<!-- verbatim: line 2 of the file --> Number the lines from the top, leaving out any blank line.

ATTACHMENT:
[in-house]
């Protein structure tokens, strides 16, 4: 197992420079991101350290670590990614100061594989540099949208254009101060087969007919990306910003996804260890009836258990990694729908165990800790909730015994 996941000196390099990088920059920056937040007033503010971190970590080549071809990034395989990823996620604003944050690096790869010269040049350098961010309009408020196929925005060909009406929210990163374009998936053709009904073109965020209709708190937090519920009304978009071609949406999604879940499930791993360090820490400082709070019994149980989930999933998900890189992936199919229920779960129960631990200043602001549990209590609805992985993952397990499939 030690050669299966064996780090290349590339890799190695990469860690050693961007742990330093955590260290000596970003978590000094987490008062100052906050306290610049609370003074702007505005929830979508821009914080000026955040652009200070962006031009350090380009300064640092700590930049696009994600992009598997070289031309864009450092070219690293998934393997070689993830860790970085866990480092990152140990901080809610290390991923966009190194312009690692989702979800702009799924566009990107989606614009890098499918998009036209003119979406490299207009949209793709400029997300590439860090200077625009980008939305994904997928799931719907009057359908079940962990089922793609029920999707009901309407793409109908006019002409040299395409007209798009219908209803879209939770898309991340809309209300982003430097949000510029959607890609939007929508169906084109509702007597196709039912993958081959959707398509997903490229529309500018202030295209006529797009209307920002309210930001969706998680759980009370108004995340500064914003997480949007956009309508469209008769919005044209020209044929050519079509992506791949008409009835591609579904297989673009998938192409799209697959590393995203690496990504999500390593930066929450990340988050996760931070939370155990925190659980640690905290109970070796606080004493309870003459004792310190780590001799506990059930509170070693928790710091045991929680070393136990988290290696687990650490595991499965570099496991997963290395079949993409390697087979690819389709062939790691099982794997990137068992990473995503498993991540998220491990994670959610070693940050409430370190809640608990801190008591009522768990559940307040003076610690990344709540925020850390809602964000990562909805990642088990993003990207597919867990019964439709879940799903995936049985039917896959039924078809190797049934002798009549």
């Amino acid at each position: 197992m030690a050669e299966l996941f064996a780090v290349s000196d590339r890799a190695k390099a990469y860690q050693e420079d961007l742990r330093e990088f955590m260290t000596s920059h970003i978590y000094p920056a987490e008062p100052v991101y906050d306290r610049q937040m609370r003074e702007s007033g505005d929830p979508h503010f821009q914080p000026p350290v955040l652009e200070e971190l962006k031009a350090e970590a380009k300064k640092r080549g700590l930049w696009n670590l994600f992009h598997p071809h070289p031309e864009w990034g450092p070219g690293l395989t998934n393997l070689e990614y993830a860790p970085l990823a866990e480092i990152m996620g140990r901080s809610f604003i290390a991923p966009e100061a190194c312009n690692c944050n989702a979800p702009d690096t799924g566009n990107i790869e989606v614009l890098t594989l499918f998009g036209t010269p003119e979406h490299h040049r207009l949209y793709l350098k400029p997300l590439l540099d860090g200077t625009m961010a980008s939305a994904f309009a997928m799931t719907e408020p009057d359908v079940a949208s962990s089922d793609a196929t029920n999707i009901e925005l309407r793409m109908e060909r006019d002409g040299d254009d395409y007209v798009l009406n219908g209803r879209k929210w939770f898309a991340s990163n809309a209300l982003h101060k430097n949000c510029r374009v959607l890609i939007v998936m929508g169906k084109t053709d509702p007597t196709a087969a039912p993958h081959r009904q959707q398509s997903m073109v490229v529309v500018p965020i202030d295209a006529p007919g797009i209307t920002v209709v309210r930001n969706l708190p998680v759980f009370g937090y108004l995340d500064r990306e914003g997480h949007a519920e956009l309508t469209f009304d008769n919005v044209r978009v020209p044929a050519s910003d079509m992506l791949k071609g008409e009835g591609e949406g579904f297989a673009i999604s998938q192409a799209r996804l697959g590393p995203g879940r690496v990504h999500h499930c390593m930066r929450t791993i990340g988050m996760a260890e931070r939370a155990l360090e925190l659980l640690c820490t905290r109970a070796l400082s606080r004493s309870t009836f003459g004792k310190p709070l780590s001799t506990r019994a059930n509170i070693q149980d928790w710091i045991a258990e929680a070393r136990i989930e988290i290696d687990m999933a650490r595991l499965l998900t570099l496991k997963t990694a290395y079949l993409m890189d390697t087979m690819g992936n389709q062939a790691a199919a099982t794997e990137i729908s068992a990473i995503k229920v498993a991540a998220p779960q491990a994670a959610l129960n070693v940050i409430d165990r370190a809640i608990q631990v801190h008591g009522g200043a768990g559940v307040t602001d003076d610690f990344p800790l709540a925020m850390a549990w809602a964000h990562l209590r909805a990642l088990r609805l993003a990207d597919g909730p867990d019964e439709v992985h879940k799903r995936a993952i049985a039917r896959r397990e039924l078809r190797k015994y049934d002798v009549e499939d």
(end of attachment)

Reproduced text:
């Protein structure tokens, strides 16, 4: 197992420079991101350290670590990614100061594989540099949208254009101060087969007919990306910003996804260890009836258990990694729908165990800790909730015994 996941000196390099990088920059920056937040007033503010971190970590080549071809990034395989990823996620604003944050690096790869010269040049350098961010309009408020196929925005060909009406929210990163374009998936053709009904073109965020209709708190937090519920009304978009071609949406999604879940499930791993360090820490400082709070019994149980989930999933998900890189992936199919229920779960129960631990200043602001549990209590609805992985993952397990499939 030690050669299966064996780090290349590339890799190695990469860690050693961007742990330093955590260290000596970003978590000094987490008062100052906050306290610049609370003074702007505005929830979508821009914080000026955040652009200070962006031009350090380009300064640092700590930049696009994600992009598997070289031309864009450092070219690293998934393997070689993830860790970085866990480092990152140990901080809610290390991923966009190194312009690692989702979800702009799924566009990107989606614009890098499918998009036209003119979406490299207009949209793709400029997300590439860090200077625009980008939305994904997928799931719907009057359908079940962990089922793609029920999707009901309407793409109908006019002409040299395409007209798009219908209803879209939770898309991340809309209300982003430097949000510029959607890609939007929508169906084109509702007597196709039912993958081959959707398509997903490229529309500018202030295209006529797009209307920002309210930001969706998680759980009370108004995340500064914003997480949007956009309508469209008769919005044209020209044929050519079509992506791949008409009835591609579904297989673009998938192409799209697959590393995203690496990504999500390593930066929450990340988050996760931070939370155990925190659980640690905290109970070796606080004493309870003459004792310190780590001799506990059930509170070693928790710091045991929680070393136990988290290696687990650490595991499965570099496991997963290395079949993409390697087979690819389709062939790691099982794997990137068992990473995503498993991540998220491990994670959610070693940050409430370190809640608990801190008591009522768990559940307040003076610690990344709540925020850390809602964000990562909805990642088990993003990207597919867990019964439709879940799903995936049985039917896959039924078809190797049934002798009549």